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The history of the famous Château Margaux

Château Margaux has been defined as the best bottle of Bordeaux wine by Thomas Jefferson, discover the history of this fascinating house.

The mysterious “Bal des Folles” of Paris

In the 19th century, the "bal des folles" (ball of the madwomen) was a very popular attraction, a social event that brought together all of Paris around women suffering from dementia, abandoned or simply fragile.

What was Marie Antoinette’s favorite food ?

It is said that Marie-Antoinette only pecked, but she still had favorite dishes.

A bunker hidden under a Paris station !

Hard to believe, but Paris hides in its basements ... a bunker ! A place as chilling as it is intriguing.

The strange passion of Catherine de Medici

If she was nicknamed "the Black Queen", it is because Catherine de Medici paid great attention to esotericism and astrology.

A piece of history of Paris in the Marais district

In the Marais, rue François Miron, you can discover two superb gabled houses typical of old Paris, which date from the 15th century. They were completely restored in 1967 to bring back the half-timbered areas, the medieval-style shops and the gables. After the gigantic fire that devastated London in 1666, an ordinance obliged Parisians to cover their facades with plaster to limit the spread of fire, and gables, which also favored fires, were banned. Covered with plaster, these facades were therefore hidden from the eyes of Parisians for 3 centuries.

The « galette des rois », A French tradition

On the first Sunday in January, tradition has it that it is the occasion to "shoot the kings" at the epiphany: a bean is hidden in the cake and the person who obtains this bean becomes the king of the day and has the right to wear a fancy crown.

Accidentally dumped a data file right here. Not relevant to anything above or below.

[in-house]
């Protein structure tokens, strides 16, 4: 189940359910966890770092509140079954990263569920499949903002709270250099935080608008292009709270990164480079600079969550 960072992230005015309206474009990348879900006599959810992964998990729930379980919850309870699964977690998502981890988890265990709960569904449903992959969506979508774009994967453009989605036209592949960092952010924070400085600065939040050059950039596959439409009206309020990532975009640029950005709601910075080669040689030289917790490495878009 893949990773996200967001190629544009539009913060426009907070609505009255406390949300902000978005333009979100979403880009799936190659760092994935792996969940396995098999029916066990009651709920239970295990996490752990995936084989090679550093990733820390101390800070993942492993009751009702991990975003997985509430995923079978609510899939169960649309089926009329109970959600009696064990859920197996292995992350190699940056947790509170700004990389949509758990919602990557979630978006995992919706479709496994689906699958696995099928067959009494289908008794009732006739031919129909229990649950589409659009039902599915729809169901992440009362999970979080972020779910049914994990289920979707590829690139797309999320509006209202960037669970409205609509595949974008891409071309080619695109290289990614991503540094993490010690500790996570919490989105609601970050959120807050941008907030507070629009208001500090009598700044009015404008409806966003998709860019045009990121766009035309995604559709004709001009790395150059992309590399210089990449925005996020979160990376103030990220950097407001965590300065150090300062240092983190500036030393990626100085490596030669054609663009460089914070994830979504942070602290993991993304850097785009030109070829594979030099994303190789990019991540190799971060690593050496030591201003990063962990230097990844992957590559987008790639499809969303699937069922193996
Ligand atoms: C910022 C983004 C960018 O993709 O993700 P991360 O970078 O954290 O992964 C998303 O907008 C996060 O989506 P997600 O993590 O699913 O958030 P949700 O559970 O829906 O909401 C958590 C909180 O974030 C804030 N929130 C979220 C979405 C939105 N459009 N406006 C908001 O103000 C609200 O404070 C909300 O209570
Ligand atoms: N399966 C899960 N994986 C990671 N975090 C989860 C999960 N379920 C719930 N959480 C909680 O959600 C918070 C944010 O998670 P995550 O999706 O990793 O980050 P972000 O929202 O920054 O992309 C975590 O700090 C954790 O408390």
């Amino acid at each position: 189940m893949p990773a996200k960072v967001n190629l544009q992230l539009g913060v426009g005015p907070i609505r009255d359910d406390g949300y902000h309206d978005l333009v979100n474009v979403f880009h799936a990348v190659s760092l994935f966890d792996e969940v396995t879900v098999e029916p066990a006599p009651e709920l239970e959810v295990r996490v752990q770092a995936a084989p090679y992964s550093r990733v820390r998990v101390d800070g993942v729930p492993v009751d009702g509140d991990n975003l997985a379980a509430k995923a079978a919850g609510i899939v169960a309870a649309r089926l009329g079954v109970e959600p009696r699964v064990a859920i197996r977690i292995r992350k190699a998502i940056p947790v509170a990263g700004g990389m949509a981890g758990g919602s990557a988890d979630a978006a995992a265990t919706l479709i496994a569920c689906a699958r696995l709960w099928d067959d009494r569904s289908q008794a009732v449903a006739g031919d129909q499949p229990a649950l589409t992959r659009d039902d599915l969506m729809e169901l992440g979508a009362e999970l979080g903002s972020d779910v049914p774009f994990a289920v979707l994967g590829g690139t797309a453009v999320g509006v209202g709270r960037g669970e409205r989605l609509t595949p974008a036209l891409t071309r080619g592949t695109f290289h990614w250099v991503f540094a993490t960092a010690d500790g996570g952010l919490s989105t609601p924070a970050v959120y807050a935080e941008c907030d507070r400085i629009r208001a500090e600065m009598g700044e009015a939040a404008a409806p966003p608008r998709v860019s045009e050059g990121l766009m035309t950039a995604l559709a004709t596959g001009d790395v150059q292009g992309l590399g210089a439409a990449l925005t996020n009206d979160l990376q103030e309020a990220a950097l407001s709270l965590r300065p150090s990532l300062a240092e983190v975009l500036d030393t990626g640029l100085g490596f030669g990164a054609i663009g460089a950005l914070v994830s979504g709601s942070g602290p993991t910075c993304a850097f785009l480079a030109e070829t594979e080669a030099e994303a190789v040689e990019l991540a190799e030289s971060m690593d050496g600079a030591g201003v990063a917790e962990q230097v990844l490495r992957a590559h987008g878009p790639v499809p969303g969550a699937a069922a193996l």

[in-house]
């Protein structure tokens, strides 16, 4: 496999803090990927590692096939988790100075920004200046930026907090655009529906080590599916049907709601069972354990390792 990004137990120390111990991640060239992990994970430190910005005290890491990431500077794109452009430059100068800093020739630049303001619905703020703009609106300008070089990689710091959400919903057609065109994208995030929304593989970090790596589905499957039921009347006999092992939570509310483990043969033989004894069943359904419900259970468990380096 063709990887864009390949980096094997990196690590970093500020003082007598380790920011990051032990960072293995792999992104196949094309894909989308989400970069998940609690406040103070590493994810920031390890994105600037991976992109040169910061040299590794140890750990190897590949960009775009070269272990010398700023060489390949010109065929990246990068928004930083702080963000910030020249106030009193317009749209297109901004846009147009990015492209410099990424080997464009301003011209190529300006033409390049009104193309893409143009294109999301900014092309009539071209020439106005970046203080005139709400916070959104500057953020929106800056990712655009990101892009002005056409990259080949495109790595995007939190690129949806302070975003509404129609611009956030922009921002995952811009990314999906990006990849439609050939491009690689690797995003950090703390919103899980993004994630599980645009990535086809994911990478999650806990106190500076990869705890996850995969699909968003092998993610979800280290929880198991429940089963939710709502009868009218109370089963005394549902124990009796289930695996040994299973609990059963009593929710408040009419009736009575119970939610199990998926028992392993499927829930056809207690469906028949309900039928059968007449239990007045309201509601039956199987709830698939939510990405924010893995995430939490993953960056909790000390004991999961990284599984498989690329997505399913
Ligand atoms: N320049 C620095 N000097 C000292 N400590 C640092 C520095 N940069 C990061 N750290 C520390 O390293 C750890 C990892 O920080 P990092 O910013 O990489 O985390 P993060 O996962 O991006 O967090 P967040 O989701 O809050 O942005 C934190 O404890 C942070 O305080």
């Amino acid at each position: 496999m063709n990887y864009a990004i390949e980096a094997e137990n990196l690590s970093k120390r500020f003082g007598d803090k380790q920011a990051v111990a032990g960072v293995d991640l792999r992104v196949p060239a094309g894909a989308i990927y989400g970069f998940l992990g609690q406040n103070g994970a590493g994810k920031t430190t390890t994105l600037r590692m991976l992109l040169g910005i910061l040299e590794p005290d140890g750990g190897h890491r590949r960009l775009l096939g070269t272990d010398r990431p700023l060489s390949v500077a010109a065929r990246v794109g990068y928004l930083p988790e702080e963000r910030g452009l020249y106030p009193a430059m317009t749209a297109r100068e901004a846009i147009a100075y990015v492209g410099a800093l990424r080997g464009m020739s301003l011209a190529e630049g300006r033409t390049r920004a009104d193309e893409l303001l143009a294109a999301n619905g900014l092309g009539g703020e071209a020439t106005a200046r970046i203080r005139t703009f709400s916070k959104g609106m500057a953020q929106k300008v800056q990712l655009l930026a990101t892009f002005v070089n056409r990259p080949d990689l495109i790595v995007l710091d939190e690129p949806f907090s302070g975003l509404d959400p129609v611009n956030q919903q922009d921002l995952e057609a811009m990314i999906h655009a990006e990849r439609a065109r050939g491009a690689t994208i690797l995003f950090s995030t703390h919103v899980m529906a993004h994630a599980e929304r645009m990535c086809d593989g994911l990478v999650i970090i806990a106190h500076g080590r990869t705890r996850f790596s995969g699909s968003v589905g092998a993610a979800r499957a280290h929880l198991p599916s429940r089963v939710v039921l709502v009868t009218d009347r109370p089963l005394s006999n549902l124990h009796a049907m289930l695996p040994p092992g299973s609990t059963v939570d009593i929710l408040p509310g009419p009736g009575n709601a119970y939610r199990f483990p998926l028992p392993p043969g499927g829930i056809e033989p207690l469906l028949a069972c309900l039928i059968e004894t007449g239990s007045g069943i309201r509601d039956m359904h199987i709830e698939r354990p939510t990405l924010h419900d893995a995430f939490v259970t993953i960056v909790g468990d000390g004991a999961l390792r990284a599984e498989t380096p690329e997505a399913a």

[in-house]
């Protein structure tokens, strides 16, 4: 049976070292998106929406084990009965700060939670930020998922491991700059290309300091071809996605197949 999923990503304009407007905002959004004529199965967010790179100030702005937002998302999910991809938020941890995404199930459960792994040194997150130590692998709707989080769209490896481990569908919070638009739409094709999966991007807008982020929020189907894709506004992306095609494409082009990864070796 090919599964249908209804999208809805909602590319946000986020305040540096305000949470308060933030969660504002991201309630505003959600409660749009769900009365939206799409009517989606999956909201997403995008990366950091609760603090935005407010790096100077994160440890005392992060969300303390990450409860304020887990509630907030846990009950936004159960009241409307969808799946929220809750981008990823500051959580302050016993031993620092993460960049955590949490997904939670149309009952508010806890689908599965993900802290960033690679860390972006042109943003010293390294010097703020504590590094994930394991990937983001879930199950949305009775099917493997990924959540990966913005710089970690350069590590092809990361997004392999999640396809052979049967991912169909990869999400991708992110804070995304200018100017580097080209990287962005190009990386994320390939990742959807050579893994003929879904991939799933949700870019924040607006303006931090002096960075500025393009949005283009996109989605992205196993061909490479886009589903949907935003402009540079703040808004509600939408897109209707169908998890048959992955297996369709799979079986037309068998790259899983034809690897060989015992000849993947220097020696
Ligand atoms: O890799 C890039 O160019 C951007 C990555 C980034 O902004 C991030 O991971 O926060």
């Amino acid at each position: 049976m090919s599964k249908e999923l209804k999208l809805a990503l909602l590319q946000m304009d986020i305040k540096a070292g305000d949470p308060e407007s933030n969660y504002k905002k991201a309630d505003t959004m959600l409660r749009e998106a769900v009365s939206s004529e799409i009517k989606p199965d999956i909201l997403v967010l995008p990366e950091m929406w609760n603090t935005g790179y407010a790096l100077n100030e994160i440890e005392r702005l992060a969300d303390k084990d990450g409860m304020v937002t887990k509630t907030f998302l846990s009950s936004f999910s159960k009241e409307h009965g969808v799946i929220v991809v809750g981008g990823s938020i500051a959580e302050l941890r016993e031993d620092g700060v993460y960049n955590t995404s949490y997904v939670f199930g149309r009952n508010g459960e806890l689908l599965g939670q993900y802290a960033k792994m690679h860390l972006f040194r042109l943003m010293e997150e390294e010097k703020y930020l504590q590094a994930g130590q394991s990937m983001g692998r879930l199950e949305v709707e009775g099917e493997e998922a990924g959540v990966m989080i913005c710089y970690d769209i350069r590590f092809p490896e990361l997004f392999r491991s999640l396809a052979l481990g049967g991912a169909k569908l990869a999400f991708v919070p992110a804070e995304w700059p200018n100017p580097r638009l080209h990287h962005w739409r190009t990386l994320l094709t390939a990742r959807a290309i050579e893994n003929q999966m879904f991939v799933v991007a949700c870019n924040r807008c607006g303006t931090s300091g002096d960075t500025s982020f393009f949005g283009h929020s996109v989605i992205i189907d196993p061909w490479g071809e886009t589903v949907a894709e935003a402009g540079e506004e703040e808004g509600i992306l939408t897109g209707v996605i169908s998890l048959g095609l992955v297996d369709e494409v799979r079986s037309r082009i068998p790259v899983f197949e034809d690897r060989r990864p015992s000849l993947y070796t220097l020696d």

One of the oldest house of Paris

In the Marais, rue François Miron, you can discover two superb gabled houses typical of old Paris, which date from the 15th century. They were completely restored in 1967 to bring back the half-timbered areas, the medieval-style shops and the gables. After the gigantic fire that devastated London in 1666, an ordinance obliged Parisians to cover their facades with plaster to limit the spread of fire, and gables, which also favored fires, were banned. Covered with plaster, these facades were therefore hidden from the eyes of Parisians for 3 centuries.

History of the king’s cake

On the first Sunday in January, tradition has it that it is the occasion to "shoot the kings" at the epiphany: a bean is hidden in the cake and the person who obtains this bean becomes the king of the day and has the right to wear a fancy crown.

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